He had always spoken to me and I had heard Him with spiritual ears this was something I easily understood. What I couldn’t understand was why sometimes it seemed so easy to hear and believe and then, there would seem to be nothing… This continued through my on again off again years…In 1982, during a prayer of crying out to God for change…It came when I repented for not responding to the Holy Spirit… Basically not following through on the promptings He gave me in my heart…being disobedient. I wasn’t living a morally corrupt life…just not living with Jesus as the center of my life. This repentance brought a new fervency to my life…I wanted to receive everything God had for me and to stop the wishy washy condition I had let rule my life…One Saturday morning I felt a strong prompting to turn on the TV…I was up pretty early and the only thing on at that time was an array of Christian programs so trying hard to be obedient I picked one and started watching while drinking my morning coffee. I distinctly heard these words change to channel 5…so I did…There was Jack Hayford teaching on the Lord’s Prayer. After about ten minutes he stopped and said he felt that the Holy Spirit had asked him to change directions and speak about the Baptism in the Holy Spirit…so he did.. He said someone had been seeking God for a deeper relationship. I took notice immediately…While I can’t remember all he said, the gist of the teaching is this…Ask Jesus to Baptise you in the Holy Spirit…so I did…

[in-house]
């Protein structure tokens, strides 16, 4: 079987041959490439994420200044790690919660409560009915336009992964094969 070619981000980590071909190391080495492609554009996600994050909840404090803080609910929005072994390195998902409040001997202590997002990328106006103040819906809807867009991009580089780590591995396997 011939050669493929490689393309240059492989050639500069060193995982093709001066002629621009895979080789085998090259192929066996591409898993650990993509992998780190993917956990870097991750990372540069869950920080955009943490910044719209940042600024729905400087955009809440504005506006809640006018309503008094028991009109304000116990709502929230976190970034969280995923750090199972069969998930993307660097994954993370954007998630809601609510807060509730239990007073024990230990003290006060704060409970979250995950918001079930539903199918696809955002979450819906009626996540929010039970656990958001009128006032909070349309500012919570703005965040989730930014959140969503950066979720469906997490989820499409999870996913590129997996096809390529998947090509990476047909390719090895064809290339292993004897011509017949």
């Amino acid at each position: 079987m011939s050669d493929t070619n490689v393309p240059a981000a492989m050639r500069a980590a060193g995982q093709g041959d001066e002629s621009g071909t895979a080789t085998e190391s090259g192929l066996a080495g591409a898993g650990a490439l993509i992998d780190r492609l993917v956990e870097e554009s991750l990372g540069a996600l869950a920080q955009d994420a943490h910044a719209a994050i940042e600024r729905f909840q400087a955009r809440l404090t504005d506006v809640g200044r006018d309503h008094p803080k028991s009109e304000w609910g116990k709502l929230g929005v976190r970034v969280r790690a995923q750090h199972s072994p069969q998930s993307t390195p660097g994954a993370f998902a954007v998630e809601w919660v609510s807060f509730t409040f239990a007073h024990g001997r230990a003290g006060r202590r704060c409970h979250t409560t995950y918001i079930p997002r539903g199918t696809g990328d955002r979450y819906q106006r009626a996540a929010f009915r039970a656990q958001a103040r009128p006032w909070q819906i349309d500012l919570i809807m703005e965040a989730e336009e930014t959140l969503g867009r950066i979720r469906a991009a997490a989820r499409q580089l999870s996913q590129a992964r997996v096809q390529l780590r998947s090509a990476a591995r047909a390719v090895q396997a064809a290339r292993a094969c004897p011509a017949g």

No lighting…nothing seemed different… But there was a sweet peace…then he addressed the speaking in tongues part… simple saying you can if you want…it comes with the gift,free for the asking, but no one will make you…the real evidence is a stronger deeper love for people…not just you should love one another…but the promise you will love one another. This love will make you a witness without even trying…What I noticed over the next few weeks was a growing awareness of the presence of the Holy Spirit…and this is where my adventure really began….more later. *:)

  7. Nancy,

    I can relate to a lot of what you are saying. It somwhat reflects my own experience, with some exception. Being raised in the church and a very legalistic one at that, I tried very hard to be a Christian, off and on, throughout my preteen years. I always failed and gave up trying after a short period because of the impossible seeming standard that was taught.

    I left God and the church behind for six years then accepted an invitation to church which I now sense ewas just an emotional “home coming”. As a result I tried, I thought, to be good Christian for almost three years. Somewhere along the line I lost my faith (I now realize most people, including myself don’t really comprehend wht faith is) and abandoned any effort to live for God. Again, I felt the syandard was impossibly high and I could never “pray through” and get the Holy Spirit.